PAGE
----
Now it begins: http://wallstreetonparade.com/2017/11/trump-bank-regulator-wants-to-merge-taxpayer-backstopped-banks-with-corporate-conglomerates/

A quiet enriching afternoon. Conrad’s a writer I haven’t thought about in years, or looked into even longer ago, but there’s a terrific piece about him in the latest New Yorker, so I put Nigger of the Narcissus (not a title found on many syllabi in today’s “snowflake” curricula) on the Kindle and I confess to being blown away! As I have been by the music I’ve had on: Chopin (and variations and evocations) played by the comet of the moment, Danil Trifonov, and he is terrific! Technique to burn and refinement to match. But then I put on Artur Rubinstein playing the Nocturnes and that is something else. It’s a generational thing, I guess, but in Rubinstein’s playing I feel a kind of cultural wholeness: every great book the man ever read,  every great picture he ever looked at, every great meal or wine he ever consumed, every beautiful woman he ever seduced. There’s a spaciousness there: murmurs of an age when one crossed the Atlantic on a great steamer in seven days as opposed to the middle seat of a 767 in seven hours. There aren’t a lot of compensations in being my age, but one of them is that I caught at least the tail end of that glorious era.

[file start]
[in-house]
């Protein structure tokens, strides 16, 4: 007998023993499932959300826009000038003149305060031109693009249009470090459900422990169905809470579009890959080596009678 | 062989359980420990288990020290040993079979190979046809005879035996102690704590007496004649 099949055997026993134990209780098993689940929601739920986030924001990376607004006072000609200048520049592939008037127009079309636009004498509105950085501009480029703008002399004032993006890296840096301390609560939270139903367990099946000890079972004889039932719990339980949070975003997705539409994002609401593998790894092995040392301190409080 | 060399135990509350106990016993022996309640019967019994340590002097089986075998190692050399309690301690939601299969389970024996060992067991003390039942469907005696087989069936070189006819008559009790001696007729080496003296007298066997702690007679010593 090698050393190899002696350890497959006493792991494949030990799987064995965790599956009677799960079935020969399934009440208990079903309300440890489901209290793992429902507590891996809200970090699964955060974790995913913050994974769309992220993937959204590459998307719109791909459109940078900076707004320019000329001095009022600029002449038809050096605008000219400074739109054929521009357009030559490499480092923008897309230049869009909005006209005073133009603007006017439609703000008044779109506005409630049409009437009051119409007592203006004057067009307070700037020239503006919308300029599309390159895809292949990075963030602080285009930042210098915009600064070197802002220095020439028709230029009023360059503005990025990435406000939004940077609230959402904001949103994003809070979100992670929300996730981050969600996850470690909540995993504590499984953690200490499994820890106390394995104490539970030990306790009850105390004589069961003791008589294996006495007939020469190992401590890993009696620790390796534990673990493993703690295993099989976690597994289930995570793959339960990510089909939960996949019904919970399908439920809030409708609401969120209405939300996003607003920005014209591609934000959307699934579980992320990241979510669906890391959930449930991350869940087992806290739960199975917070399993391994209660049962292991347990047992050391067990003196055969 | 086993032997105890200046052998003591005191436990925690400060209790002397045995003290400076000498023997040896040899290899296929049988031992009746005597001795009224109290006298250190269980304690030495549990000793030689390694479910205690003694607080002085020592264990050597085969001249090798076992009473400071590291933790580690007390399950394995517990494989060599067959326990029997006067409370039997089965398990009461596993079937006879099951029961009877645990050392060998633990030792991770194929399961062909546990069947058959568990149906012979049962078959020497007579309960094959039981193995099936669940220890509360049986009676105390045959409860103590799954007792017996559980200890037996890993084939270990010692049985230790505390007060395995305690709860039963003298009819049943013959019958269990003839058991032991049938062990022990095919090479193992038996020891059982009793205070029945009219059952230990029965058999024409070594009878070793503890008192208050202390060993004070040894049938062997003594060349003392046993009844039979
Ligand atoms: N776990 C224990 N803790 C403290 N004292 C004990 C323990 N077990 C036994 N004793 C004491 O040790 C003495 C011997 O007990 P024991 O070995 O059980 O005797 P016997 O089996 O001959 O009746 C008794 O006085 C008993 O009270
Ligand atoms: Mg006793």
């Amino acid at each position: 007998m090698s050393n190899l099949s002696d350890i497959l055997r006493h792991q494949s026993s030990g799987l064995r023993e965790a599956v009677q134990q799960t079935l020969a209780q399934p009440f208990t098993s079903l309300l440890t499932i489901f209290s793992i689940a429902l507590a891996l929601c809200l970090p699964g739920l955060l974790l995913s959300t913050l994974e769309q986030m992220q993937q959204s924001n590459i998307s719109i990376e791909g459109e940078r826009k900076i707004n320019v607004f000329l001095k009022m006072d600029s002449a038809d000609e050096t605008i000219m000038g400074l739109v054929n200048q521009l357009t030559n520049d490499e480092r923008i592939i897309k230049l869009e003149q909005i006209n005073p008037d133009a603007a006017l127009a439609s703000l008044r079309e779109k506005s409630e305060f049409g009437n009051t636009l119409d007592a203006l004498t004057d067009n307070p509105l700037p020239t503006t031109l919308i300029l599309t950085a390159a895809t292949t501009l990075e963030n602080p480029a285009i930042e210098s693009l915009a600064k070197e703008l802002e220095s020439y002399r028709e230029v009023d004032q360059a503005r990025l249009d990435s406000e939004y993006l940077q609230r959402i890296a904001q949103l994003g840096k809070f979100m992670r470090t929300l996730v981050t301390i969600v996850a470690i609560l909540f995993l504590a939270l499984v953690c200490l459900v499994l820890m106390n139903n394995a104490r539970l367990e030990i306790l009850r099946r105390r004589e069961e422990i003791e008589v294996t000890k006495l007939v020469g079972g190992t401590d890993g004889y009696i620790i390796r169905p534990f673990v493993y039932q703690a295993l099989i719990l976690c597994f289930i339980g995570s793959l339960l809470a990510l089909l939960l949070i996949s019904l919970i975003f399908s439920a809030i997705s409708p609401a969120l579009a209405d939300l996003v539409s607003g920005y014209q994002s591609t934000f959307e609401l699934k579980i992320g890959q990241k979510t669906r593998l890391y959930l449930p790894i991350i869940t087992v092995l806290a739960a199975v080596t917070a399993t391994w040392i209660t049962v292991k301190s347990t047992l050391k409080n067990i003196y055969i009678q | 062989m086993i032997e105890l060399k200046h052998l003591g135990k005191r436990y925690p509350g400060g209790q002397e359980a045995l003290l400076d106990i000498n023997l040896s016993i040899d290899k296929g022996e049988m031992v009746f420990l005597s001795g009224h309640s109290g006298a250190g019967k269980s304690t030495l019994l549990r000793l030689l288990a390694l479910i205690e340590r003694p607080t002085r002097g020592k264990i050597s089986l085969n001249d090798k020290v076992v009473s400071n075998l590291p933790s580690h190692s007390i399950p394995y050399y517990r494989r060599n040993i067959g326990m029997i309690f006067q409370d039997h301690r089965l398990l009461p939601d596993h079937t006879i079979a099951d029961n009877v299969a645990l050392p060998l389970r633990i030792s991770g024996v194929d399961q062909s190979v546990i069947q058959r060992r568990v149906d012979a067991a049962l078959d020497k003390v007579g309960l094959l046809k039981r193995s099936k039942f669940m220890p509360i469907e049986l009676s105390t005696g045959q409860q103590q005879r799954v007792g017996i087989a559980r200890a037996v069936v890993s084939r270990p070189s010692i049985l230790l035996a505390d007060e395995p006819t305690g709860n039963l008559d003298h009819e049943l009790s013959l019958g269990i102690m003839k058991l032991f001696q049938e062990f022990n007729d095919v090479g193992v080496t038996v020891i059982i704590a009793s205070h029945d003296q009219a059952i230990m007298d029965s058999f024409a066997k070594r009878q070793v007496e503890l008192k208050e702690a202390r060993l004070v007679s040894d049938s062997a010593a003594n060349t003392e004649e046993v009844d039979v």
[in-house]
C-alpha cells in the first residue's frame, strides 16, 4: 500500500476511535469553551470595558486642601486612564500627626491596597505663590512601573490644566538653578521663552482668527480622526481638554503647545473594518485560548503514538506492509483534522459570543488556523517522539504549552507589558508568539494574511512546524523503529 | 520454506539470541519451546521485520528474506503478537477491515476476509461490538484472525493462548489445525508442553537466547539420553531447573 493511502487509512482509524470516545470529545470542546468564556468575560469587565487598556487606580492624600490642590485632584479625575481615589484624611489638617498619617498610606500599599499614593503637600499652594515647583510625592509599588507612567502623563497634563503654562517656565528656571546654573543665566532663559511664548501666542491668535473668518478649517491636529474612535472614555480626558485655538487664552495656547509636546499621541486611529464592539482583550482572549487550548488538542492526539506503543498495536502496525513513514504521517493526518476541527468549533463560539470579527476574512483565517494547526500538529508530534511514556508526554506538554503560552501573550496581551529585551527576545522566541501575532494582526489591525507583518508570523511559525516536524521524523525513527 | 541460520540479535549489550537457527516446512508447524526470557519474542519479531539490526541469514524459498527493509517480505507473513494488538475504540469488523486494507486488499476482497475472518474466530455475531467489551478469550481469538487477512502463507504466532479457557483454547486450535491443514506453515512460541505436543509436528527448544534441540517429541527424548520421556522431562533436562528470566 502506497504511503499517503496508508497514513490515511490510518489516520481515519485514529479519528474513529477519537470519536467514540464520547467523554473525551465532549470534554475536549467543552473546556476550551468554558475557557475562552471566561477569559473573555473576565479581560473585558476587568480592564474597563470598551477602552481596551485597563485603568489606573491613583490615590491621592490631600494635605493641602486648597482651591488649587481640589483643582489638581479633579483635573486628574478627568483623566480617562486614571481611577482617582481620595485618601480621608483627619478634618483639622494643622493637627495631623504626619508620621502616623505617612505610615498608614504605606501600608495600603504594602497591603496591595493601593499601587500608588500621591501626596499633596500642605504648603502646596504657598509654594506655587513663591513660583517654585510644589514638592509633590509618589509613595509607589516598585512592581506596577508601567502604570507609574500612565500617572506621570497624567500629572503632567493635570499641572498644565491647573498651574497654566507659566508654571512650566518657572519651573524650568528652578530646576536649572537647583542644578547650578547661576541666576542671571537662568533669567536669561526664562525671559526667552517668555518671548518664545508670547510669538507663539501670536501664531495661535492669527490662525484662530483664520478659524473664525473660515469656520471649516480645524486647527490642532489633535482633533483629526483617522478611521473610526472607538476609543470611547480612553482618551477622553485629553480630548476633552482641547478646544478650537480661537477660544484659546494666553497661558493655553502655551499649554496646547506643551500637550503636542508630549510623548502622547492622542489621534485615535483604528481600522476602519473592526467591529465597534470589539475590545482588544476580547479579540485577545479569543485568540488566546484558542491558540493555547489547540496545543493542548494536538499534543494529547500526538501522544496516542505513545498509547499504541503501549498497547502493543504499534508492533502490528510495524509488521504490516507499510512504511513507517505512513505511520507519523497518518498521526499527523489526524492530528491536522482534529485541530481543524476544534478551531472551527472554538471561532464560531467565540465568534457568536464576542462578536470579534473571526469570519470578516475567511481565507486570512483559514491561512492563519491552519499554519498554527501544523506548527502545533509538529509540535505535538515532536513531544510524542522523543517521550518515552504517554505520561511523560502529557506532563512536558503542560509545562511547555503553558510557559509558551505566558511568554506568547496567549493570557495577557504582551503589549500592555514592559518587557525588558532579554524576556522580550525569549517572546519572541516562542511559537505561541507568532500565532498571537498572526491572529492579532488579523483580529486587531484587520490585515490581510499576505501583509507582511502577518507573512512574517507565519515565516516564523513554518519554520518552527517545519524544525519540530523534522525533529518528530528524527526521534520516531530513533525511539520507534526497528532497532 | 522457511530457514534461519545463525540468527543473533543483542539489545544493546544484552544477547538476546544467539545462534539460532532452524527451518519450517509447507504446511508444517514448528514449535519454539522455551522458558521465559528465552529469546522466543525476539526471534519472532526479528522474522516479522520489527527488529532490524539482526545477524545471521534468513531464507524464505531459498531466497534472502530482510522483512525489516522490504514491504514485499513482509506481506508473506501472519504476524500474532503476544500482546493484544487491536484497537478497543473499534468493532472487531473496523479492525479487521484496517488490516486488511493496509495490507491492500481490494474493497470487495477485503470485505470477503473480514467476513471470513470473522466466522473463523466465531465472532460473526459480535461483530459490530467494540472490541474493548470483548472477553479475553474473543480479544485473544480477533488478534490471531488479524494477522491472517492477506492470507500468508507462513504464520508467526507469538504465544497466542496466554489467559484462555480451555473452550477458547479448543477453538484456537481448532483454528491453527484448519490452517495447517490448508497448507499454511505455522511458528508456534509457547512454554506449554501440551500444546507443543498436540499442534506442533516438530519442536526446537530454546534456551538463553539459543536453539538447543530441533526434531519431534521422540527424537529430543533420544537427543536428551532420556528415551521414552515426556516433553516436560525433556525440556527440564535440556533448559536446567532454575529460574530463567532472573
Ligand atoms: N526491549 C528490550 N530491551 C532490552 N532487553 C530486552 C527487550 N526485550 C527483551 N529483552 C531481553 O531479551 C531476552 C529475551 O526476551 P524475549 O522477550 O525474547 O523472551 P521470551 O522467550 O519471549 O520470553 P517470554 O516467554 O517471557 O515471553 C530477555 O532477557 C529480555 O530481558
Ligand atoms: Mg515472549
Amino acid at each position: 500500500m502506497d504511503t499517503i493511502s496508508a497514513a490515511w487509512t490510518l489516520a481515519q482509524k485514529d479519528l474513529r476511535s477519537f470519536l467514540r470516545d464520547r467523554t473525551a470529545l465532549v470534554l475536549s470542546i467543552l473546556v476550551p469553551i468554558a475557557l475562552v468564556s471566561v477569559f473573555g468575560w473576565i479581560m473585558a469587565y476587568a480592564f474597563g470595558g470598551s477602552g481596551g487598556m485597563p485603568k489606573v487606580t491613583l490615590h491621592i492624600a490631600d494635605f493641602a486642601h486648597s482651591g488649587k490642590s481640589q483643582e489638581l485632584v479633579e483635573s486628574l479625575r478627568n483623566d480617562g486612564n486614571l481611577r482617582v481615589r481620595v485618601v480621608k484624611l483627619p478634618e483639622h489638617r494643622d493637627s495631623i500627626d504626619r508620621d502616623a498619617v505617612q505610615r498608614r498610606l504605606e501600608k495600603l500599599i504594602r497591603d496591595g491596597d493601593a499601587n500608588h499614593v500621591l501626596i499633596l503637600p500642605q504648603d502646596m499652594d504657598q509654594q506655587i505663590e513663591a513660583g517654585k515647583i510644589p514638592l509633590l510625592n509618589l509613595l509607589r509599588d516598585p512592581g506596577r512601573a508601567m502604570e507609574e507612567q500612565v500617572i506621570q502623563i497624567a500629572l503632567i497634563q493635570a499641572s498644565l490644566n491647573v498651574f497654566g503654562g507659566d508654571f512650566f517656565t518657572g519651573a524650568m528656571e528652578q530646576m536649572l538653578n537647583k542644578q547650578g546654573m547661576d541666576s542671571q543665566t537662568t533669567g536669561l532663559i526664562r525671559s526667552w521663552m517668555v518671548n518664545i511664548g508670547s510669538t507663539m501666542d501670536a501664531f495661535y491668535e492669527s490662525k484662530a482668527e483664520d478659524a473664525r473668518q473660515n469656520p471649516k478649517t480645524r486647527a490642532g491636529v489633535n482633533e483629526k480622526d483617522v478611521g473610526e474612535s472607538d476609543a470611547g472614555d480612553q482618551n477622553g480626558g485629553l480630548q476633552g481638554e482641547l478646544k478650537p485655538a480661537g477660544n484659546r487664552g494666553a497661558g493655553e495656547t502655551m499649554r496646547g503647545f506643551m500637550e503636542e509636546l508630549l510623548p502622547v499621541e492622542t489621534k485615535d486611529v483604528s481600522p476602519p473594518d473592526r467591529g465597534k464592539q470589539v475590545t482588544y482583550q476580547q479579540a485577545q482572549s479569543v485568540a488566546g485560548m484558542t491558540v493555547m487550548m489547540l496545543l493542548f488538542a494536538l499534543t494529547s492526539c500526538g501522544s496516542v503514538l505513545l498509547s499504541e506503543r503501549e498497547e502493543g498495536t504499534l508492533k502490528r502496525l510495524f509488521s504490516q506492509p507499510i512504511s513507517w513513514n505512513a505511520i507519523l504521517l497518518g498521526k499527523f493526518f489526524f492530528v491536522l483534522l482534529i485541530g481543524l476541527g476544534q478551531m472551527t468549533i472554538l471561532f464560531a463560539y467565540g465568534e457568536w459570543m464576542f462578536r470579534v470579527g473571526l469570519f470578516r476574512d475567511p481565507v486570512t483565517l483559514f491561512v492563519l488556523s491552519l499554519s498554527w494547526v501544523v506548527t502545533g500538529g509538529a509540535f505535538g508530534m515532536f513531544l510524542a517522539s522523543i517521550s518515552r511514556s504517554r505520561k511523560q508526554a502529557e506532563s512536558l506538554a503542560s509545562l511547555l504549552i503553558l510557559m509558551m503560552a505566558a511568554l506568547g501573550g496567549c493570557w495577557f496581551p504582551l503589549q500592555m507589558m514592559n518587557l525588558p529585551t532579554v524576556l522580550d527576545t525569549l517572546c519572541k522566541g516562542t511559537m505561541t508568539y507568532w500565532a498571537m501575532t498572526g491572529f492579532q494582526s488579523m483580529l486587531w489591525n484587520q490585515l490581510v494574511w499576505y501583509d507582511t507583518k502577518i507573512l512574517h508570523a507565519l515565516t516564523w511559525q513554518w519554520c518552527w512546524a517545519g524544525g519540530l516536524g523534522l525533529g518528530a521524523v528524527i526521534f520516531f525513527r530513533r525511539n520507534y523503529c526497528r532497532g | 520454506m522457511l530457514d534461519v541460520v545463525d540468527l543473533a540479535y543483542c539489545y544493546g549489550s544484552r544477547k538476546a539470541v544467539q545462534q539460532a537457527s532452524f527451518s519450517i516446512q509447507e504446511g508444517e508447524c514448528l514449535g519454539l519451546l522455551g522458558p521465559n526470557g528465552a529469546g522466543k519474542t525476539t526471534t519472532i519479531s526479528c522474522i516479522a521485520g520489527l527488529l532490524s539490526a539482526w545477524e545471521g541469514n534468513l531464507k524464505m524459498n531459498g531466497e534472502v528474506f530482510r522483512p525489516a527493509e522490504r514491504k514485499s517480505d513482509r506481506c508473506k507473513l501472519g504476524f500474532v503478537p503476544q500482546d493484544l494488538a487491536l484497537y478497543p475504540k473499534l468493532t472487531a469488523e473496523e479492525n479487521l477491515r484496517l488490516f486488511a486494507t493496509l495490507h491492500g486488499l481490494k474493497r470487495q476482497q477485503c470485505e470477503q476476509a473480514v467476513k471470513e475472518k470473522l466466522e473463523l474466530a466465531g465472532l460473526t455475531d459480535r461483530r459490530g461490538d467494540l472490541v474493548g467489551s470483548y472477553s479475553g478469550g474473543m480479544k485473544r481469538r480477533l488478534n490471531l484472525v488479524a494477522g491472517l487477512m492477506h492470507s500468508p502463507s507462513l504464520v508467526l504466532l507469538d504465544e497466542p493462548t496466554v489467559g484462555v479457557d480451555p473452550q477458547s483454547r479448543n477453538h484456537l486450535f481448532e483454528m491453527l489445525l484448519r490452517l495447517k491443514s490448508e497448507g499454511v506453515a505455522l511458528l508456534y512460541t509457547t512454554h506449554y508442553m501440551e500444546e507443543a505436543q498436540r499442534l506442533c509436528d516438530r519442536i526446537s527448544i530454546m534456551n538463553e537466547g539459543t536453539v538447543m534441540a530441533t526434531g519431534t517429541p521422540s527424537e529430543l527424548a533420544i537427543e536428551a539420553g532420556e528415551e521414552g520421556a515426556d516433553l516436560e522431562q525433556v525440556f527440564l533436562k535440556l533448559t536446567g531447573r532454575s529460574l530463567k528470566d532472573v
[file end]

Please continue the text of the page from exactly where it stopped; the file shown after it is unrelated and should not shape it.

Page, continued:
From the sublime to the interesting. Tina Brown’s Vanity Fair Diaries arrived and I must say they’re very entertaining and worthwhile, not least for what they reveal about the author. I know Tina, but just a bit. I met her when she came to this country to take up the reins at VF;  we had lunch at the Algonquin. I suppose I was still writing for Manhattan Inc. I never did much for her: a piece about Caryl Churchill’s Serious Money, and two long pieces, never published: about Heywood Hill’s bookshop in London for The New Yorker, and about the Chanel-Metropolitan Museum dustup for Talk. Do I recommend her diaries? I certainly do! Tina has her blind spots: the higher arts don’t interest her much; she’s more interested in writers than writing, but all in all she says what’s on her mind, is confessional when honesty and occasion demand, is a concerned, loving, loyal and supportive wife and mother. All good. And she was lucky to have had one Wayne Lawson on staff, an editor so good and influential that I once asked, meanly, in The New York Observer, why when Wayne Lawson published articles and novels, he unaccountably used the pseudonym “Dominick Dunne.”